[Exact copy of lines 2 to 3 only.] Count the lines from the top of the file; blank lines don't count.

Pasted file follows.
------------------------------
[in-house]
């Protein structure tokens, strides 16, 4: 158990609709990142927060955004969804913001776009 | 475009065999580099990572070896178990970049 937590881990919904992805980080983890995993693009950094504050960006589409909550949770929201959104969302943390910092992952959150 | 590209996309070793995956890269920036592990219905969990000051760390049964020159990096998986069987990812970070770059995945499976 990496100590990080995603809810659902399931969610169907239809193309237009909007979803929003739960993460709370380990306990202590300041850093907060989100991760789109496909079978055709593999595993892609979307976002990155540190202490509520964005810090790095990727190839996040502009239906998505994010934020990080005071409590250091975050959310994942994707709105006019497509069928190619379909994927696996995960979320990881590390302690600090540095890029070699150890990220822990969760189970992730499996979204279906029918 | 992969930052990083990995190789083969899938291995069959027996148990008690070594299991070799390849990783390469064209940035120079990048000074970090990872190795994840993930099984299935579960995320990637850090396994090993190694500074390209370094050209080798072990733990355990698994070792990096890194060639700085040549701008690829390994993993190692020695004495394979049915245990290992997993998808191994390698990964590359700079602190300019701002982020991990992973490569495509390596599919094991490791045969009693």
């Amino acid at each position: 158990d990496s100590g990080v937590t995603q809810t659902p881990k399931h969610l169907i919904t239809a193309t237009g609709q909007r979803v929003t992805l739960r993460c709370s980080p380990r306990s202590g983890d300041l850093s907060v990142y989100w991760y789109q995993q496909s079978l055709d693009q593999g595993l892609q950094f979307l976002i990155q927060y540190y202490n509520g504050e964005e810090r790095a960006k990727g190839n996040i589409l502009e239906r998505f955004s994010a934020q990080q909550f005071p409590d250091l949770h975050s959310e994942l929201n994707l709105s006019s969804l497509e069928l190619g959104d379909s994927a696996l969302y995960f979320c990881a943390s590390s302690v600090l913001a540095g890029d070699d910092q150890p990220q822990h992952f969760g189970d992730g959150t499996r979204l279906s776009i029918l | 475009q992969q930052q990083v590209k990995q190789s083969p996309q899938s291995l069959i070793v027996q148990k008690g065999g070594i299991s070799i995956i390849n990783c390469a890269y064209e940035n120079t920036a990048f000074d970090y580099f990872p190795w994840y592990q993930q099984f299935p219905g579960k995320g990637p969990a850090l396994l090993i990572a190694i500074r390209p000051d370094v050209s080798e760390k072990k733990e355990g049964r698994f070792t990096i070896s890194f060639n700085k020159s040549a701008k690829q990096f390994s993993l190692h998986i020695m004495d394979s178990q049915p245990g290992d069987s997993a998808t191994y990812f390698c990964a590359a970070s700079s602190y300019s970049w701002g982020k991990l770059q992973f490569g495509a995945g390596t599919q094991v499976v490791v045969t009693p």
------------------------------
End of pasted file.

């Protein structure tokens, strides 16, 4: 158990609709990142927060955004969804913001776009 | 475009065999580099990572070896178990970049 937590881990919904992805980080983890995993693009950094504050960006589409909550949770929201959104969302943390910092992952959150 | 590209996309070793995956890269920036592990219905969990000051760390049964020159990096998986069987990812970070770059995945499976 990496100590990080995603809810659902399931969610169907239809193309237009909007979803929003739960993460709370380990306990202590300041850093907060989100991760789109496909079978055709593999595993892609979307976002990155540190202490509520964005810090790095990727190839996040502009239906998505994010934020990080005071409590250091975050959310994942994707709105006019497509069928190619379909994927696996995960979320990881590390302690600090540095890029070699150890990220822990969760189970992730499996979204279906029918 | 992969930052990083990995190789083969899938291995069959027996148990008690070594299991070799390849990783390469064209940035120079990048000074970090990872190795994840993930099984299935579960995320990637850090396994090993190694500074390209370094050209080798072990733990355990698994070792990096890194060639700085040549701008690829390994993993190692020695004495394979049915245990290992997993998808191994390698990964590359700079602190300019701002982020991990992973490569495509390596599919094991490791045969009693």
């Amino acid at each position: 158990d990496s100590g990080v937590t995603q809810t659902p881990k399931h969610l169907i919904t239809a193309t237009g609709q909007r979803v929003t992805l739960r993460c709370s980080p380990r306990s202590g983890d300041l850093s907060v990142y989100w991760y789109q995993q496909s079978l055709d693009q593999g595993l892609q950094f979307l976002i990155q927060y540190y202490n509520g504050e964005e810090r790095a960006k990727g190839n996040i589409l502009e239906r998505f955004s994010a934020q990080q909550f005071p409590d250091l949770h975050s959310e994942l929201n994707l709105s006019s969804l497509e069928l190619g959104d379909s994927a696996l969302y995960f979320c990881a943390s590390s302690v600090l913001a540095g890029d070699d910092q150890p990220q822990h992952f969760g189970d992730g959150t499996r979204l279906s776009i029918l | 475009q992969q930052q990083v590209k990995q190789s083969p996309q899938s291995l069959i070793v027996q148990k008690g065999g070594i299991s070799i995956i390849n990783c390469a890269y064209e940035n120079t920036a990048f000074d970090y580099f990872p190795w994840y592990q993930q099984f299935p219905g579960k995320g990637p969990a850090l396994l090993i990572a190694i500074r390209p000051d370094v050209s080798e760390k072990k733990e355990g049964r698994f070792t990096i070896s890194f060639n700085k020159s040549a701008k690829q990096f390994s993993l190692h998986i020695m004495d394979s178990q049915p245990g290992d069987s997993a998808t191994y990812f390698c990964a590359a970070s700079s602190y300019s970049w701002g982020k991990l770059q992973f490569g495509a995945g390596t599919q094991v499976v490791v045969t009693p």